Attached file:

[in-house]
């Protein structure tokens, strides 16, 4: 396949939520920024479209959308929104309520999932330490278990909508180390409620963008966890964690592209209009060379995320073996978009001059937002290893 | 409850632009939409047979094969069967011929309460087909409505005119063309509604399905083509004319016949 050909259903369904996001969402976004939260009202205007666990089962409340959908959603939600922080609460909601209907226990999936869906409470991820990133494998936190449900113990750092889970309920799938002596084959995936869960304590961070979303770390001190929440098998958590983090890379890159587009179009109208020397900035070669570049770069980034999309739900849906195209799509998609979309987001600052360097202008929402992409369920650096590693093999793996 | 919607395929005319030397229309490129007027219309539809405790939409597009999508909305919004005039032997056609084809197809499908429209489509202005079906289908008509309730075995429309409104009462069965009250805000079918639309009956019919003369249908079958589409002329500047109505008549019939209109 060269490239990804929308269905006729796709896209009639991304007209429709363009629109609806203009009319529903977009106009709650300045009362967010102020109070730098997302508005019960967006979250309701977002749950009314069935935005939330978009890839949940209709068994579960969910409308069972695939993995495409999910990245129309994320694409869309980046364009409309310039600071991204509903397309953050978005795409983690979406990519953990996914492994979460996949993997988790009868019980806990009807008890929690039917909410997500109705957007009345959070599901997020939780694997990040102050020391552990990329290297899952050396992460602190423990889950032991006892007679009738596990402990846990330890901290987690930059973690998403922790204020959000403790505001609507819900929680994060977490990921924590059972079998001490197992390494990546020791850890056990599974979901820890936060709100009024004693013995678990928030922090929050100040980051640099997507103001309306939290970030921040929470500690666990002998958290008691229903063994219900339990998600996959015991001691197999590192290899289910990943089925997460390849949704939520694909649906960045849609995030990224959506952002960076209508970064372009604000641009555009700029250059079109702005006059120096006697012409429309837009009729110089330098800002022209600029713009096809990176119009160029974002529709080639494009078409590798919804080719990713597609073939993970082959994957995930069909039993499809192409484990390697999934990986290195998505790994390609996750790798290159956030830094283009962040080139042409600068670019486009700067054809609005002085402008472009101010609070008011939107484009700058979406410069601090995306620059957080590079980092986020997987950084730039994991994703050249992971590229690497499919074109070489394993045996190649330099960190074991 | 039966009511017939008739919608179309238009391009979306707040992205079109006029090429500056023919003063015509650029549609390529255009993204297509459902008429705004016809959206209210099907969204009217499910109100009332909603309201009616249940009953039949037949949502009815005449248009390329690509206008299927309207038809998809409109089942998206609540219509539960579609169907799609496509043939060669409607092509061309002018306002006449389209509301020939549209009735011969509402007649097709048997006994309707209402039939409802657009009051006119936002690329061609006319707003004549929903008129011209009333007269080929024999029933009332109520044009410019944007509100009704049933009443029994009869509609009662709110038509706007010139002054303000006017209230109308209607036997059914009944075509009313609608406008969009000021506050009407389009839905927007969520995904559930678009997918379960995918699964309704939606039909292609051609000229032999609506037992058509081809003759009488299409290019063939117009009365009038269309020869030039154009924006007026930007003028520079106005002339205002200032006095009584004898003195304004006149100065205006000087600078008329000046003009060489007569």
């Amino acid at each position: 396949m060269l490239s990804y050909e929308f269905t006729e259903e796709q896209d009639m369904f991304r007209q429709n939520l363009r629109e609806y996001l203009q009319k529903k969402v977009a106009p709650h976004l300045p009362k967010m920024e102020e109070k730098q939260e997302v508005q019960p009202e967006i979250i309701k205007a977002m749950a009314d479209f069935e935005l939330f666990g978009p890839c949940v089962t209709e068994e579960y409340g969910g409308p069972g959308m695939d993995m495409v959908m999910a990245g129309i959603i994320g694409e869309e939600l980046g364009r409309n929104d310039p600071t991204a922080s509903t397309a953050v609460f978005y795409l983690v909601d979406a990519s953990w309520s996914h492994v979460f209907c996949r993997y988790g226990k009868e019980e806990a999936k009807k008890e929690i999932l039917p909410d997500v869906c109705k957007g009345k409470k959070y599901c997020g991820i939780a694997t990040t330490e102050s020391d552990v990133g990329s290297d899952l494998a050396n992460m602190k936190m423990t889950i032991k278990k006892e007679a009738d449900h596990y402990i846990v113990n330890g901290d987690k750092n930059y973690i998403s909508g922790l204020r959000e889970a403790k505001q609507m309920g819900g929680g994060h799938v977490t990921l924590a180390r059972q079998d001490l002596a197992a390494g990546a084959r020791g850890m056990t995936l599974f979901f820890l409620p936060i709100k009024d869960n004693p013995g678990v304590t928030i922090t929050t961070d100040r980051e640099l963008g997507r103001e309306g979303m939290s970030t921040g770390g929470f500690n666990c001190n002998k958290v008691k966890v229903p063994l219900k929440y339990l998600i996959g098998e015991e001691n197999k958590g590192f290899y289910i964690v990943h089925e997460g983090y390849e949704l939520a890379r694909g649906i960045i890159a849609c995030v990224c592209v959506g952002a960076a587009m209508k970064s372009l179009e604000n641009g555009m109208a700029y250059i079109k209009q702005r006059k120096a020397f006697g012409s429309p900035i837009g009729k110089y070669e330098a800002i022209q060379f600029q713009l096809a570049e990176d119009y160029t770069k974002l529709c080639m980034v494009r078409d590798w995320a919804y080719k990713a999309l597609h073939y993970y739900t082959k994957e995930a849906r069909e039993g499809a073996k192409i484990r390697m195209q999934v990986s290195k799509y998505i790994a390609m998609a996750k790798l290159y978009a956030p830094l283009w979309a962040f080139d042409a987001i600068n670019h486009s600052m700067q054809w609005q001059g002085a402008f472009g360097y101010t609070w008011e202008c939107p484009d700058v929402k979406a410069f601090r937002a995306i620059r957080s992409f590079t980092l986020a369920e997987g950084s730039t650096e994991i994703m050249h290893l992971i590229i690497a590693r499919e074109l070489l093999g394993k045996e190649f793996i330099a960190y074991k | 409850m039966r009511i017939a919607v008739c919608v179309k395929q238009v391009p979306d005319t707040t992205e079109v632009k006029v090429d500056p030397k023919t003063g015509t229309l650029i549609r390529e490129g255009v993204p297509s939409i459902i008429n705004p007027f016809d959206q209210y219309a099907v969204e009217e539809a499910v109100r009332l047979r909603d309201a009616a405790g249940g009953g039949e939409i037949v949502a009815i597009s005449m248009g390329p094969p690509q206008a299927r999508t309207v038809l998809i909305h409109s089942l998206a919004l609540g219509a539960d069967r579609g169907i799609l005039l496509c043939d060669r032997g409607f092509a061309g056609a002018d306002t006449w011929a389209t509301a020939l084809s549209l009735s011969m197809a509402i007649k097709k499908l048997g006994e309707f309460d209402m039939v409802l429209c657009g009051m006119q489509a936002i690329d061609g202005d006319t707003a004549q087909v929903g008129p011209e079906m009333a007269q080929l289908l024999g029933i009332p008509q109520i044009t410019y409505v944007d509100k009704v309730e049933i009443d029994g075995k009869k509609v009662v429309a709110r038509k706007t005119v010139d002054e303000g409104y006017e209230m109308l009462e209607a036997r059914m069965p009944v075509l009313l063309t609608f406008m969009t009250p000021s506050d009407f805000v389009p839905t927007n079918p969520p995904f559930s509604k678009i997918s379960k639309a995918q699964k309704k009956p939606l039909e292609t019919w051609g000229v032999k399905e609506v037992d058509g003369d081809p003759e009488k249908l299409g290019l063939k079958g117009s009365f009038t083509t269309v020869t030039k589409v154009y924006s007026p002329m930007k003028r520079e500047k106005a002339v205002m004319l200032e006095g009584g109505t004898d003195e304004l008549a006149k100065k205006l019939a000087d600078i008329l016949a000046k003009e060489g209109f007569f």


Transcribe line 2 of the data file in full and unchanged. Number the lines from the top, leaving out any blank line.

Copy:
């Protein structure tokens, strides 16, 4: 396949939520920024479209959308929104309520999932330490278990909508180390409620963008966890964690592209209009060379995320073996978009001059937002290893 | 409850632009939409047979094969069967011929309460087909409505005119063309509604399905083509004319016949 050909259903369904996001969402976004939260009202205007666990089962409340959908959603939600922080609460909601209907226990999936869906409470991820990133494998936190449900113990750092889970309920799938002596084959995936869960304590961070979303770390001190929440098998958590983090890379890159587009179009109208020397900035070669570049770069980034999309739900849906195209799509998609979309987001600052360097202008929402992409369920650096590693093999793996 | 919607395929005319030397229309490129007027219309539809405790939409597009999508909305919004005039032997056609084809197809499908429209489509202005079906289908008509309730075995429309409104009462069965009250805000079918639309009956019919003369249908079958589409002329500047109505008549019939209109 060269490239990804929308269905006729796709896209009639991304007209429709363009629109609806203009009319529903977009106009709650300045009362967010102020109070730098997302508005019960967006979250309701977002749950009314069935935005939330978009890839949940209709068994579960969910409308069972695939993995495409999910990245129309994320694409869309980046364009409309310039600071991204509903397309953050978005795409983690979406990519953990996914492994979460996949993997988790009868019980806990009807008890929690039917909410997500109705957007009345959070599901997020939780694997990040102050020391552990990329290297899952050396992460602190423990889950032991006892007679009738596990402990846990330890901290987690930059973690998403922790204020959000403790505001609507819900929680994060977490990921924590059972079998001490197992390494990546020791850890056990599974979901820890936060709100009024004693013995678990928030922090929050100040980051640099997507103001309306939290970030921040929470500690666990002998958290008691229903063994219900339990998600996959015991001691197999590192290899289910990943089925997460390849949704939520694909649906960045849609995030990224959506952002960076209508970064372009604000641009555009700029250059079109702005006059120096006697012409429309837009009729110089330098800002022209600029713009096809990176119009160029974002529709080639494009078409590798919804080719990713597609073939993970082959994957995930069909039993499809192409484990390697999934990986290195998505790994390609996750790798290159956030830094283009962040080139042409600068670019486009700067054809609005002085402008472009101010609070008011939107484009700058979406410069601090995306620059957080590079980092986020997987950084730039994991994703050249992971590229690497499919074109070489394993045996190649330099960190074991 | 039966009511017939008739919608179309238009391009979306707040992205079109006029090429500056023919003063015509650029549609390529255009993204297509459902008429705004016809959206209210099907969204009217499910109100009332909603309201009616249940009953039949037949949502009815005449248009390329690509206008299927309207038809998809409109089942998206609540219509539960579609169907799609496509043939060669409607092509061309002018306002006449389209509301020939549209009735011969509402007649097709048997006994309707209402039939409802657009009051006119936002690329061609006319707003004549929903008129011209009333007269080929024999029933009332109520044009410019944007509100009704049933009443029994009869509609009662709110038509706007010139002054303000006017209230109308209607036997059914009944075509009313609608406008969009000021506050009407389009839905927007969520995904559930678009997918379960995918699964309704939606039909292609051609000229032999609506037992058509081809003759009488299409290019063939117009009365009038269309020869030039154009924006007026930007003028520079106005002339205002200032006095009584004898003195304004006149100065205006000087600078008329000046003009060489007569």